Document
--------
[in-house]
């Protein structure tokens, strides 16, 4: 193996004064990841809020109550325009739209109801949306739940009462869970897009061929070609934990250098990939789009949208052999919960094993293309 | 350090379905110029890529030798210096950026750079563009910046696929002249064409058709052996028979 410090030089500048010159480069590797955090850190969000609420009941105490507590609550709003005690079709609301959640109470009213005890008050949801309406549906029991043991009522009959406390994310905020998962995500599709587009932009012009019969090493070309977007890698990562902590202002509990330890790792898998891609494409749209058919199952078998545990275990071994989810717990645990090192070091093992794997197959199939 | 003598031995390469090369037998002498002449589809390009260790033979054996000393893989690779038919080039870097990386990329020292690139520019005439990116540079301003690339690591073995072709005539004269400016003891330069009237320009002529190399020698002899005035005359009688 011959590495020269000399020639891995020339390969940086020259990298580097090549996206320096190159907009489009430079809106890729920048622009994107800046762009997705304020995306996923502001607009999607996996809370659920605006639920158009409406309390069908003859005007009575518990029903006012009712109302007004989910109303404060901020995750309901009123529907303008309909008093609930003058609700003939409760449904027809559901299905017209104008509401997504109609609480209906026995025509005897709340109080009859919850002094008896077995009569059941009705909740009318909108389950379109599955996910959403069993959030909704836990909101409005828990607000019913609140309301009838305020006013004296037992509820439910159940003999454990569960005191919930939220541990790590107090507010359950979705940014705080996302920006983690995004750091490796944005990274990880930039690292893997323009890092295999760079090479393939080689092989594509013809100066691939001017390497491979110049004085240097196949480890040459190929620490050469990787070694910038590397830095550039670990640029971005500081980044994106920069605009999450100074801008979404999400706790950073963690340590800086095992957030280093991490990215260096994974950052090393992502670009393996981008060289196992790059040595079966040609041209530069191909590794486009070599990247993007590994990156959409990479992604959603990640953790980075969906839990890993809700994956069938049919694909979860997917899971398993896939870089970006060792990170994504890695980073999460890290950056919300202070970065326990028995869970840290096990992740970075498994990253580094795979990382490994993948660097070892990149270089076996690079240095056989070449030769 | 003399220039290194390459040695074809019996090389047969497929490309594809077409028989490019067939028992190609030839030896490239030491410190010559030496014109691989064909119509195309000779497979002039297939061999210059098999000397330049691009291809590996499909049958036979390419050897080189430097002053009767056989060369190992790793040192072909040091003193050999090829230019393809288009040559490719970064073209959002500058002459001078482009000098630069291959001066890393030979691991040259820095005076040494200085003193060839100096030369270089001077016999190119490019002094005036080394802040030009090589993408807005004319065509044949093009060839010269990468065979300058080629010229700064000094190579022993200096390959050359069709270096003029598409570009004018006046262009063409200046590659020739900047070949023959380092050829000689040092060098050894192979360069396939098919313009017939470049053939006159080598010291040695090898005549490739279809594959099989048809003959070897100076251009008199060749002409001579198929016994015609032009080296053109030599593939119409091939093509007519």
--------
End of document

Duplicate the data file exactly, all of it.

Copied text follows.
[in-house]
């Protein structure tokens, strides 16, 4: 193996004064990841809020109550325009739209109801949306739940009462869970897009061929070609934990250098990939789009949208052999919960094993293309 | 350090379905110029890529030798210096950026750079563009910046696929002249064409058709052996028979 410090030089500048010159480069590797955090850190969000609420009941105490507590609550709003005690079709609301959640109470009213005890008050949801309406549906029991043991009522009959406390994310905020998962995500599709587009932009012009019969090493070309977007890698990562902590202002509990330890790792898998891609494409749209058919199952078998545990275990071994989810717990645990090192070091093992794997197959199939 | 003598031995390469090369037998002498002449589809390009260790033979054996000393893989690779038919080039870097990386990329020292690139520019005439990116540079301003690339690591073995072709005539004269400016003891330069009237320009002529190399020698002899005035005359009688 011959590495020269000399020639891995020339390969940086020259990298580097090549996206320096190159907009489009430079809106890729920048622009994107800046762009997705304020995306996923502001607009999607996996809370659920605006639920158009409406309390069908003859005007009575518990029903006012009712109302007004989910109303404060901020995750309901009123529907303008309909008093609930003058609700003939409760449904027809559901299905017209104008509401997504109609609480209906026995025509005897709340109080009859919850002094008896077995009569059941009705909740009318909108389950379109599955996910959403069993959030909704836990909101409005828990607000019913609140309301009838305020006013004296037992509820439910159940003999454990569960005191919930939220541990790590107090507010359950979705940014705080996302920006983690995004750091490796944005990274990880930039690292893997323009890092295999760079090479393939080689092989594509013809100066691939001017390497491979110049004085240097196949480890040459190929620490050469990787070694910038590397830095550039670990640029971005500081980044994106920069605009999450100074801008979404999400706790950073963690340590800086095992957030280093991490990215260096994974950052090393992502670009393996981008060289196992790059040595079966040609041209530069191909590794486009070599990247993007590994990156959409990479992604959603990640953790980075969906839990890993809700994956069938049919694909979860997917899971398993896939870089970006060792990170994504890695980073999460890290950056919300202070970065326990028995869970840290096990992740970075498994990253580094795979990382490994993948660097070892990149270089076996690079240095056989070449030769 | 003399220039290194390459040695074809019996090389047969497929490309594809077409028989490019067939028992190609030839030896490239030491410190010559030496014109691989064909119509195309000779497979002039297939061999210059098999000397330049691009291809590996499909049958036979390419050897080189430097002053009767056989060369190992790793040192072909040091003193050999090829230019393809288009040559490719970064073209959002500058002459001078482009000098630069291959001066890393030979691991040259820095005076040494200085003193060839100096030369270089001077016999190119490019002094005036080394802040030009090589993408807005004319065509044949093009060839010269990468065979300058080629010229700064000094190579022993200096390959050359069709270096003029598409570009004018006046262009063409200046590659020739900047070949023959380092050829000689040092060098050894192979360069396939098919313009017939470049053939006159080598010291040695090898005549490739279809594959099989048809003959070897100076251009008199060749002409001579198929016994015609032009080296053109030599593939119409091939093509007519």